Malaysia Sees Economy Rebounding to Pre-Covid Levels by Mid-2021

Malaysia’s central bank said it expects the economy to return to pre-Covid levels by the middle of this year, and pledged to keep monetary policy accommodative as the country charts a recovery from the pandemic.

Gross domestic product may expand 6% to 7.5% in 2021, Malaysia’s central bank said Wednesday in its annual Economic and Monetary Review. That’s a tad slower than its earlier projection of 6.5%-7.5% growth.

The revised outlook comes after virus cases peaked in January, forcing renewed curbs on travel that weighed on the recovery. The easing of those measures following a drop in the infection rate and the country’s vaccine rollout will help the economy rebound by the second quarter, according to the central bank.

“The economy is projected to return to 2019 pre-pandemic levels by mid-2021,” Bank Negara Malaysia Governor Nor Shamsiah Yunus said at a briefing. Growth will be driven by a strong recovery in exports, higher private consumption, faster investment activity and progress in major infrastructure projects such as the East Coast Rail Link, she said.

“We also expect the the positive growth momentum to be sustained in 2022, supported by further expansion in global growth,” Nor Shamsiah said. “As we reach herd immunity, pent-up demand, particularly in leisure and travel-related spending, will further lift the recovery.”

Accommodative Stance

Still, the unpredictable course of the health crisis means the country runs the risk of having to withstand the pandemic longer than expected, and that could weigh on the economic recovery, she said in the annual report.

“Given this uncertainty in the strength of economic recovery, the thrust of our monetary policy in 2021 will remain accommodative to support an entrenched and sustained recovery,” Nor Shamsiah said in the report.

Malaysia’s stock market overlooked the central bank’s recovery outlook, with the main equities index falling the most in four months. The drop was fueled mainly by deepening losses in glove makers’ shares and political and policy uncertainties, according to Chua Zhu Lian, investment director at Fortress Capital Asset Management Sdn.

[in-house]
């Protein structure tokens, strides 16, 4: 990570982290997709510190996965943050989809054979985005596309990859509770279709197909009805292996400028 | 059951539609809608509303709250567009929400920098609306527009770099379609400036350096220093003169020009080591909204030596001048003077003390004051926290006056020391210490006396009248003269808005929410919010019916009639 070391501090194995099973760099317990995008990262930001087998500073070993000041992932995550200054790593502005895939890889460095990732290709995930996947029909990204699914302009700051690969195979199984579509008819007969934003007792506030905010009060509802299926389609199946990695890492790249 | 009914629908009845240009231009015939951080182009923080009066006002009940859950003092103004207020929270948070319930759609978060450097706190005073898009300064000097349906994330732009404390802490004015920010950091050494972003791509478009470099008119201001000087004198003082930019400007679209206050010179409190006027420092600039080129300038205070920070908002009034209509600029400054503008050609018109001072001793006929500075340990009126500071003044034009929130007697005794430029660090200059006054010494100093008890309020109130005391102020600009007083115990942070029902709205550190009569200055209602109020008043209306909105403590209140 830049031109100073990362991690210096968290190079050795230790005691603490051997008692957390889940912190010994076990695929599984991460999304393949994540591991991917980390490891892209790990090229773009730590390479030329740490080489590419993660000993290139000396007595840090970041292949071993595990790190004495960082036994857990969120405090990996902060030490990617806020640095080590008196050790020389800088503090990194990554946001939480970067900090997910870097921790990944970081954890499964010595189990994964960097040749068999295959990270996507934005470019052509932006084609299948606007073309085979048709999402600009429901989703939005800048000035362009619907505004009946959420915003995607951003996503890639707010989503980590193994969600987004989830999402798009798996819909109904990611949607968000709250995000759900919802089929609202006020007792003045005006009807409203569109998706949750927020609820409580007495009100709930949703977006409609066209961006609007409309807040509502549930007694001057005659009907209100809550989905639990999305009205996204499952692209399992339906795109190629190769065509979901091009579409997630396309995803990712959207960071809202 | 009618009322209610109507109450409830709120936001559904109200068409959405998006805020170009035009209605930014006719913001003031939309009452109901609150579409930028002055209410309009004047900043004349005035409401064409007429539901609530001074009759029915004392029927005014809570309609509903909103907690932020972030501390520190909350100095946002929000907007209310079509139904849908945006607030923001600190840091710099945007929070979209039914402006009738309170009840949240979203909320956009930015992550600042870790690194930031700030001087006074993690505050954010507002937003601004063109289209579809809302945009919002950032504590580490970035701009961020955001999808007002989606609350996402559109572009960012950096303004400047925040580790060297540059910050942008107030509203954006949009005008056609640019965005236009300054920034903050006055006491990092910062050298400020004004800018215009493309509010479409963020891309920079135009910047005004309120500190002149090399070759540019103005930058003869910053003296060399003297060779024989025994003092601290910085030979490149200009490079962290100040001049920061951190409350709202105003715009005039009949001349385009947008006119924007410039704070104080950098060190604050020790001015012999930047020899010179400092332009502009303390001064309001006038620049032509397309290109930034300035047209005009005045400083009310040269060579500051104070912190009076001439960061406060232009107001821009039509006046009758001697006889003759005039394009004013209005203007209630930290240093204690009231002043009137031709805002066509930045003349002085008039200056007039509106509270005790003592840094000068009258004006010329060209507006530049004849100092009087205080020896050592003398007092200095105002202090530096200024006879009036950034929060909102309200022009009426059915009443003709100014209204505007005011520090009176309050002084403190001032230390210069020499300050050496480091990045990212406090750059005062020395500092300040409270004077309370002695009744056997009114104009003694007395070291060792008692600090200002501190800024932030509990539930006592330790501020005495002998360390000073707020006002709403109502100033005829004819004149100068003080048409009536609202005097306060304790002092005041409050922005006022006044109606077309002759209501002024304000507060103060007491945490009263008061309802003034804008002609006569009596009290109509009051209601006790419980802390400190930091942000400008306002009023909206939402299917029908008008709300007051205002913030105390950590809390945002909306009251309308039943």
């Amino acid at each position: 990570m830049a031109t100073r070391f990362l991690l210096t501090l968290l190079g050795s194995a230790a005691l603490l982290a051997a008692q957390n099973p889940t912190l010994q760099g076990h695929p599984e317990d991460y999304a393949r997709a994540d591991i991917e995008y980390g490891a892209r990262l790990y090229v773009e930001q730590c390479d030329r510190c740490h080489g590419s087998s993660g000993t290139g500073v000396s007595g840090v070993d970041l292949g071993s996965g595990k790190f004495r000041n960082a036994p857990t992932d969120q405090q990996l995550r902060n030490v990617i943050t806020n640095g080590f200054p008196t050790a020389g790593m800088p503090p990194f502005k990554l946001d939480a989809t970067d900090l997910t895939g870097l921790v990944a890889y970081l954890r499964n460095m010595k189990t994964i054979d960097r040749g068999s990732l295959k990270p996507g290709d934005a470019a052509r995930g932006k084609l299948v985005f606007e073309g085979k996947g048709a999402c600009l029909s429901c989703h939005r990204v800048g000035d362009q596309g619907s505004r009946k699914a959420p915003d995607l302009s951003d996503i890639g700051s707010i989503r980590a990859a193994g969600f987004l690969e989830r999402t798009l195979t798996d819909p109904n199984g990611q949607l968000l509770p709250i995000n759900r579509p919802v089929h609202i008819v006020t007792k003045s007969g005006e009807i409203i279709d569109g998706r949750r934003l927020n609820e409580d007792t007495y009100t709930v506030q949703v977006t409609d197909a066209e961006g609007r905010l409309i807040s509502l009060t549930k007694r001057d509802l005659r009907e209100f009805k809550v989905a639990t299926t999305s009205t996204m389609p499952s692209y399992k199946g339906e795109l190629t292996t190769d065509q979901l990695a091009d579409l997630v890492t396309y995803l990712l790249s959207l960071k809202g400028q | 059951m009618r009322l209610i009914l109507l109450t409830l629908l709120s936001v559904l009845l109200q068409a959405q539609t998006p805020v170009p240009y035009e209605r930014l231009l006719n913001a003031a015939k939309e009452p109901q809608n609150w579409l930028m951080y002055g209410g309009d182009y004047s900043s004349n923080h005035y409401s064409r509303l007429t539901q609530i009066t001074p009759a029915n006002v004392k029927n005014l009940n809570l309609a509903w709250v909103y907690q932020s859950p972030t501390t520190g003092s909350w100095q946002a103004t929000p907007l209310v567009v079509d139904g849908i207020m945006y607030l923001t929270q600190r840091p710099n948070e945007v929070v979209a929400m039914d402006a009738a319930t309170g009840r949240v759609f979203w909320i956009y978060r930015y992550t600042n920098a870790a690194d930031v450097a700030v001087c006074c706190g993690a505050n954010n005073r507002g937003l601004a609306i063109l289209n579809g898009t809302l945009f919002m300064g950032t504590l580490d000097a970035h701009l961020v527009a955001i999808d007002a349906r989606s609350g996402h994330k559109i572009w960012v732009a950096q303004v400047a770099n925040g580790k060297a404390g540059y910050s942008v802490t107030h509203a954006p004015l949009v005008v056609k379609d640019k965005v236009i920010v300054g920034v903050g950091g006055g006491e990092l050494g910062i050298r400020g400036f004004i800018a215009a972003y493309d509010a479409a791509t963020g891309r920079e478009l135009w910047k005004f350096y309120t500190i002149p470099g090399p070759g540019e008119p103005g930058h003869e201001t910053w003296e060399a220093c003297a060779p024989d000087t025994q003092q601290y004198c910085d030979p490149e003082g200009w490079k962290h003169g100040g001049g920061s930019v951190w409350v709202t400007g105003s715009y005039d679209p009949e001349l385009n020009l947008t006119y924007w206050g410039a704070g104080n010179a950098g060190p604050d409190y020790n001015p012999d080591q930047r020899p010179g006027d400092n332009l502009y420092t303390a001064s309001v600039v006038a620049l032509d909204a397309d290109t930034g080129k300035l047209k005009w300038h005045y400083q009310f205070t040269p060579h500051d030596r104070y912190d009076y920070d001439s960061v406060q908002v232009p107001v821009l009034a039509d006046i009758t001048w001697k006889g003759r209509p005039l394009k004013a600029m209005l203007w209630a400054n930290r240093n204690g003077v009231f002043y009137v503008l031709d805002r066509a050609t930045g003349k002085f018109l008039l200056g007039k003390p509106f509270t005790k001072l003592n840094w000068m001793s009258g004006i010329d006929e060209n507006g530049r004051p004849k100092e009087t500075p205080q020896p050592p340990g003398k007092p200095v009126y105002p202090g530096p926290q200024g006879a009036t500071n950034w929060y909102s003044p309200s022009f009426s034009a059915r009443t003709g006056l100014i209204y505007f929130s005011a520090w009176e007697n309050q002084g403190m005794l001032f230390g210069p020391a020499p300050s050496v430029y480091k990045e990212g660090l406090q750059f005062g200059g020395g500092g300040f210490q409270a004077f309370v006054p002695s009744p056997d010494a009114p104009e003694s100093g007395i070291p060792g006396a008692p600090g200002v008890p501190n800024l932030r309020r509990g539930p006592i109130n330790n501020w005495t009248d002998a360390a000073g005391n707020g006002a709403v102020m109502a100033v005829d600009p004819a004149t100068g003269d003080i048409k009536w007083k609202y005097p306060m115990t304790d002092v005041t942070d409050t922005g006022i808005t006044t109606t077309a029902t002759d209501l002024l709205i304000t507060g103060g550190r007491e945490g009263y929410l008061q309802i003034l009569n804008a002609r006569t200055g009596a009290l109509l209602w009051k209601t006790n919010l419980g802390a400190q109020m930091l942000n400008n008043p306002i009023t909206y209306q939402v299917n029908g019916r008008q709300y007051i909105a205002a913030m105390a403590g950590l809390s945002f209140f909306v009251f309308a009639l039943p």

Monetary policy assessments will remain data-driven, while operations will continue to be directed toward ensuring sufficient liquidity in the foreign exchange, bond and money markets, according to the annual report. The central bank held its benchmark interest rate at an all-time low earlier this month amid signs the economy is set to turn a corner.

Prime Minister Muhyiddin Yassin unveiled a 20 billion ringgit ($4.8 billion) package earlier this month that included discounts on power bills, tax breaks and cash aid to the poor.

That stimulus followed 15-billion ringgit worth of aid announced in January after the country declared a state of emergency to help curb the spread of Covid.

Malaysia’s average real GDP may have contracted 3% in January from a year ago, worse than in December, analysts at Maybank wrote in a note Tuesday. Real GDP may have shrunk further in February before improving in March, they added.

The economy contracted 5.6% in 2020, its worst performance since 1998 and below the government’s projection of -3.5% to -5.5%.

Other points from the Governor’s briefing:

  • Headline inflation may temporarily spike to 5% in the second quarter before easing in the second half of 2021; headline inflation to average 2.5%-4% this year
  • 2021 current account surplus seen at 2.5%-3.5% of GDP
  • Export growth to rebound to 8.2% this year, driven by U.S., China demand; gross imports to recover to 9.1%

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